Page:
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Pol. This is too long.
Had he the motive and the cue for passion,
Ham. It shall to the barber's, with your beard.- That I have? He would drown the stage with tears, Pr'ythee, say on:-He's for a jig, or a tale of baw-And cleave the general ear with horrid speech; dry, or he sleeps:-say on: come to Hecuba. Make mad the guilty, and appal the free, The very faculties of eyes and ears. Confound the ignorant; and amaze, indeed,
1 Play. But who, ah wo! had seen the mobled'
Ham. The mobled queen?
Pol. That's good; mobled queen is good.
With bisson rheum; a clout upon that head,
But if the gods themselves did see her then,
heaven, And passion in the gods.
Pol. Look, whether he has not turn'd his colour, and has tears in's eyes.-Pr'ythee, no more.
Ham. 'Tis well; I'll have thee speak out the rest of this soon.-Good my lord, will you see the players well bestowed? Do you hear, let them be well used; for they are the abstract, and brief chronicles, of the time; After your death you were better have a bad epitaph, than their ill report while you live.
Pol. My lord, I will use them according to their
Ham. Odd's bodikin, man, much better: Use every man after his desert, and who shall 'scare whipping? Use them after your own honour and dignity: The less they deserve, the more merit is in your bounty. Take them in.
Pol. Come, sirs.
[Exit Polonius, with some of the Players. Ham. Follow him, friends: we'll hear a play tomorrow.-Dost thou hear me, old friend; can you play the murder of Gonzago? 1 Play. Ay, my lord.
Ham. We'll have it to-morrow night. You could, for a need, study a speech of some dozen or sixteen lines, which I would set down, and insert in't? could you not?
1 Play. Ay, my lord.
Ham. Very well.-Follow that lord; and look you mock him not. [Exit Player.] My good friends, [To Ros. and Guil.] I'll leave you till night: you
are welcome to Elsinore.
Ros. Good my lord!
[Exeunt Ros. and Guil. Ham. Ay, so, God be wi' you:-Now I am alone. O, what a rogue and peasant slave am I ! Is it not monstrous, that this player here, But in a fiction, in a dream of passion, Could force his soul so to his own conceit, That, from her working, all his visage wann'd; Tears in his eyes, distraction in's aspect, A broken voice, and his whole function suiting With forms to his conceit? And all for nothing! For Hecuba!
What's Hecuba to him, or he to Hecuba,
(1) Muffled. (2) Blind. (3) Milky. (4) Destruction. (5) Unnatural.
A dull and muddy-mettled rascal, peak,
A damn'd defeat4 was made. Am I a coward?
Why, I should take it: for it cannot be,
That I, the son of a dear father murder'd,
Fie upon't! foh! About my brains! Humph! I have heard,
That guilty creatures, sitting at a play, Have by the very cunning of the scene Been struck so to the soul, that presently They have proclaim'd their malefactions; For murder, though it have no tongue, will speak With most miraculous organ. I'll have these players Play something like the murder of my father, Before mine uncle: I'll observe his looks; I'll tent him to the quick; if he do blench,7 I know my course. The spirit, that I have seen, May be a devil: and the devil hath power To assume a pleasing shape; yea, and, perhaps, Out of my weakness, and my melancholy (As he is very potent with such spirits,) Abuses me to damn me: I'll have grounds More relative than this: The play's the thing, Wherein I'll catch the conscience of the king. [Exit.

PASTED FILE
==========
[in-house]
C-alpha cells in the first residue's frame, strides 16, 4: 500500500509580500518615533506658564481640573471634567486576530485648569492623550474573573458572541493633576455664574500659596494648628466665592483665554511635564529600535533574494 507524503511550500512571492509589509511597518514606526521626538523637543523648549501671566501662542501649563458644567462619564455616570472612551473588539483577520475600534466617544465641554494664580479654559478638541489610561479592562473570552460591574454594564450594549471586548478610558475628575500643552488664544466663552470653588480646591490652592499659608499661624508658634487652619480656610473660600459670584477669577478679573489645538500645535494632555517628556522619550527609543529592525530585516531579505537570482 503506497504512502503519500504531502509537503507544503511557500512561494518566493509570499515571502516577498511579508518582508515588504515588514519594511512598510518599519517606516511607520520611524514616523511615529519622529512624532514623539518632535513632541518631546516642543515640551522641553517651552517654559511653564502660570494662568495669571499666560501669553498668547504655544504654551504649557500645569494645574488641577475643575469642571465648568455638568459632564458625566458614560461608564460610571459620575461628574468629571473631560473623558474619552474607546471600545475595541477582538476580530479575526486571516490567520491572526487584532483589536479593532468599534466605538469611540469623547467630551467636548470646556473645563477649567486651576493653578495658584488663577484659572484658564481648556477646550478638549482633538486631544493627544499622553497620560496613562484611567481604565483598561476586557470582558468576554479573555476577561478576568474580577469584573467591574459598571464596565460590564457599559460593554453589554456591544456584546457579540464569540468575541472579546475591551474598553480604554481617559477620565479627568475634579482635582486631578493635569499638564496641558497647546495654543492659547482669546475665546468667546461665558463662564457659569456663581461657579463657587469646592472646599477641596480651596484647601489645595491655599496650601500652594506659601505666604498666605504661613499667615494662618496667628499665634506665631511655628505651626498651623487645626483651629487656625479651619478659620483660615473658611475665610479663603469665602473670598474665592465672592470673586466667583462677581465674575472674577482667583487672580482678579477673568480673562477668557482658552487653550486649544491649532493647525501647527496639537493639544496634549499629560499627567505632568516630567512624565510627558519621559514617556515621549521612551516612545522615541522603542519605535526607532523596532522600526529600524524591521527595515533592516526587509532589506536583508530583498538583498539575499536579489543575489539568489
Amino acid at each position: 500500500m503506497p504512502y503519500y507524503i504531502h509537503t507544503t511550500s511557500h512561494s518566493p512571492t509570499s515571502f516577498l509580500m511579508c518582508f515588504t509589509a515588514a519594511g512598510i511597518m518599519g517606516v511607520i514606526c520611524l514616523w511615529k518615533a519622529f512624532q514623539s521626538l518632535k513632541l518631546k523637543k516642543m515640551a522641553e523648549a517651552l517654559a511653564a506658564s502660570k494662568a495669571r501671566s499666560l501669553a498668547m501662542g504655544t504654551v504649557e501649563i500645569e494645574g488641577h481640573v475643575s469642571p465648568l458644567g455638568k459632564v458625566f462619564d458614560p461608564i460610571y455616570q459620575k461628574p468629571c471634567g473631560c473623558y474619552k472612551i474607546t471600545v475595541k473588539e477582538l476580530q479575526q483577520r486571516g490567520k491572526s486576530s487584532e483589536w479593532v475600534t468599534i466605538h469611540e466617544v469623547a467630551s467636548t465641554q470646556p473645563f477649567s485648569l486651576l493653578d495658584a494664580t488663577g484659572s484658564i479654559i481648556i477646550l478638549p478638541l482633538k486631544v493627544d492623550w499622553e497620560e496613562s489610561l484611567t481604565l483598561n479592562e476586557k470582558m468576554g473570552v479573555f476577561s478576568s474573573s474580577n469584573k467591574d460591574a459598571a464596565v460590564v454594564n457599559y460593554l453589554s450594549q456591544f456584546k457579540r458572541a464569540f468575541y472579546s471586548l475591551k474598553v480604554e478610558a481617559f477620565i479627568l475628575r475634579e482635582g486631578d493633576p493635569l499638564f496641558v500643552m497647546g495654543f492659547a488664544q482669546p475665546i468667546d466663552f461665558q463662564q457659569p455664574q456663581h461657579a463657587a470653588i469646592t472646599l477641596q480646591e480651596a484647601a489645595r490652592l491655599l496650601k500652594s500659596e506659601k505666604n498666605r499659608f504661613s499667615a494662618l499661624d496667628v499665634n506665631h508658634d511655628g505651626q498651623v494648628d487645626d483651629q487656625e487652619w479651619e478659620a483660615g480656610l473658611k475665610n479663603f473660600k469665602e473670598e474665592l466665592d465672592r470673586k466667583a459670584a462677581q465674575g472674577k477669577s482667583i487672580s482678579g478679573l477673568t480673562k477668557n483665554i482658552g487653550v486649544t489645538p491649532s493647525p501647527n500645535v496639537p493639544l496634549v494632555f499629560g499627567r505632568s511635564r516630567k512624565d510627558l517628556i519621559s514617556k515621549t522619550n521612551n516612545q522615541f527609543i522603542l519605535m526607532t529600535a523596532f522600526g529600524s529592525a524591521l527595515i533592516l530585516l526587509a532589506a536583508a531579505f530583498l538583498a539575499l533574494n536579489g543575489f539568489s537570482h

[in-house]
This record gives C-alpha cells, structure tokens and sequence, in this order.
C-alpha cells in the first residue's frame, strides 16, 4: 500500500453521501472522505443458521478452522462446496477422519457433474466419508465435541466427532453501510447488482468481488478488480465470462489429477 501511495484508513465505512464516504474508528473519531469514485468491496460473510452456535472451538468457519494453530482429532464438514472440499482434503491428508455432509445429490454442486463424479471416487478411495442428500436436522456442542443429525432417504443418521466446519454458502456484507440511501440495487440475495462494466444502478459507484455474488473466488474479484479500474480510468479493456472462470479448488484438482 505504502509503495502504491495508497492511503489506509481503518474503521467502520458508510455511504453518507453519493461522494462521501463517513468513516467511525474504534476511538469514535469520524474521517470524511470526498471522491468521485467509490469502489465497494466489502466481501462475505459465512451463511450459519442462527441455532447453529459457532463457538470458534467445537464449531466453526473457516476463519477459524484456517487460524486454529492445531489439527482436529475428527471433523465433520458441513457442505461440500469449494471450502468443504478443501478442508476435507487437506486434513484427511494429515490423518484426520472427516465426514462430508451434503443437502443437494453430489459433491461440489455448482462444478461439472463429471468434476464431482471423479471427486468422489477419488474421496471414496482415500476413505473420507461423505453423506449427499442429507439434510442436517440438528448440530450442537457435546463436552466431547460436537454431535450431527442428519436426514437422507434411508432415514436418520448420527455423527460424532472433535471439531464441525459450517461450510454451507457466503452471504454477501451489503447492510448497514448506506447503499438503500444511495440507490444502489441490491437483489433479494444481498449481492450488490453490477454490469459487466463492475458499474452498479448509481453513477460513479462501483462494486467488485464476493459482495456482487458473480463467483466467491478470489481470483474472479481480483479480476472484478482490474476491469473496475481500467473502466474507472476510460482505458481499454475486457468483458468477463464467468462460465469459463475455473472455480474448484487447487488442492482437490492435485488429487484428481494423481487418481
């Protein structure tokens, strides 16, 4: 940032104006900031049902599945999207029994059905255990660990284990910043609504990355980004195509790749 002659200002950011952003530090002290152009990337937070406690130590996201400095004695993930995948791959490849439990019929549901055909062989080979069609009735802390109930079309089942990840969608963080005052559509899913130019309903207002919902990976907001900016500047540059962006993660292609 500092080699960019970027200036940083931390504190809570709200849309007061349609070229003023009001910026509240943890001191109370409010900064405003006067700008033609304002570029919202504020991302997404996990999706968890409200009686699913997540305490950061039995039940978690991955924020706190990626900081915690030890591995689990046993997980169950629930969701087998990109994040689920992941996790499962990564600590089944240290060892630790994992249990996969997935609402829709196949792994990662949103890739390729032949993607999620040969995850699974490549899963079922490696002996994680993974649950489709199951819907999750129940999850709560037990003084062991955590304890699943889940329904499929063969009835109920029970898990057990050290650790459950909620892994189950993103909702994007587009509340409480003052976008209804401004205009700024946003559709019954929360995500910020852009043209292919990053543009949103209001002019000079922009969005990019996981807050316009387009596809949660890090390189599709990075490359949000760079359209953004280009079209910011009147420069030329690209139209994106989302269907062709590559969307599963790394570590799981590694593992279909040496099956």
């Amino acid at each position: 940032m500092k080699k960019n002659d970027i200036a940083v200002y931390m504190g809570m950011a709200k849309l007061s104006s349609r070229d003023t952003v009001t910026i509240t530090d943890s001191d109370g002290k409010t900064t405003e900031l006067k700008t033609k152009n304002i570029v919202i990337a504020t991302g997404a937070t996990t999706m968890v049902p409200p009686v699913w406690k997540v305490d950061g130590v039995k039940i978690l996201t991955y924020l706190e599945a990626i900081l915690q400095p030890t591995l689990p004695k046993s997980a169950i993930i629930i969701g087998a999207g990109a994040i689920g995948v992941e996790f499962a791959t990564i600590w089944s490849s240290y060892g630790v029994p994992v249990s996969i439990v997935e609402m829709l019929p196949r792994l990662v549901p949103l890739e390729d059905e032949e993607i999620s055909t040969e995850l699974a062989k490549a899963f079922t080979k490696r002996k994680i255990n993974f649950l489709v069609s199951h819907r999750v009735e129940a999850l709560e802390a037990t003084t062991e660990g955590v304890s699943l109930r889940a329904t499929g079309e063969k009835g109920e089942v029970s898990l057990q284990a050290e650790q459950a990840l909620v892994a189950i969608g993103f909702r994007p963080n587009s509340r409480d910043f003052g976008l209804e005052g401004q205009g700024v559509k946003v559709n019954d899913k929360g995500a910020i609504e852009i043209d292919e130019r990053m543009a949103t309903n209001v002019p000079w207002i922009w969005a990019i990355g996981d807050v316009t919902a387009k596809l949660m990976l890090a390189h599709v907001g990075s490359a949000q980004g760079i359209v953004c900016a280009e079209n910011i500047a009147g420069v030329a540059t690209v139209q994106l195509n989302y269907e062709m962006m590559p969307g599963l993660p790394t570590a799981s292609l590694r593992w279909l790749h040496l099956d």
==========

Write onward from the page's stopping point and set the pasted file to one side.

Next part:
SCENE 1-A room in the castle. Enter King, Queen, Polonius, Ophelia, Rosencrantz, and Guildenstern.
King. And can you by no drift of conference Get from him, why he puts on this confusion; Grating so harshly all his days of quiet With turbulent and dangerous lunacy?
Ros. He does confess, he feels himself distracted; But from what cause, he will by no means speak.
Guil. Nor do we find him forward to be sounded; But, with a crafty madness, keeps aloof, When we would bring him on to some confession Of his true state.
Did he receive you well? Ros. Most like a gentleman.
Guil. But with much forcing of his disposition. Ros. Niggard of question; but, of our demands,
(6) Search his wounds. (7) Shrink or start.
Did you assay him
Most free in his reply.
King. With all my heart; and it doth much
To hear him so inclin❜d.
Good gentlemen, give him a further edge,
Her father, and myself (lawful espials,3)
Madam, I wish it may.
That show of such an exercise may colour
For in that sleep of death what dreams may come,
(1) Overtook. (2) Meet. (3) Spies.
That makes calamity of so long life:
Oph. My lord, I have remembrances of yours
I pray you, now receive them.
No, not I;
I never gave you aught.
Pol. I hear him coming; let's withdraw, my lord.
Ham. To be, or not to be, that is the question:-
And, with them, words of so sweet breath compos'd
Ham. Ha, ha! are you honest?
Oph. What means your lordship?
Ham. That if you be honest, and fair, you should admit no discourse to your beauty.
Oph. Could beauty, my lord, have better commerce than with honesty?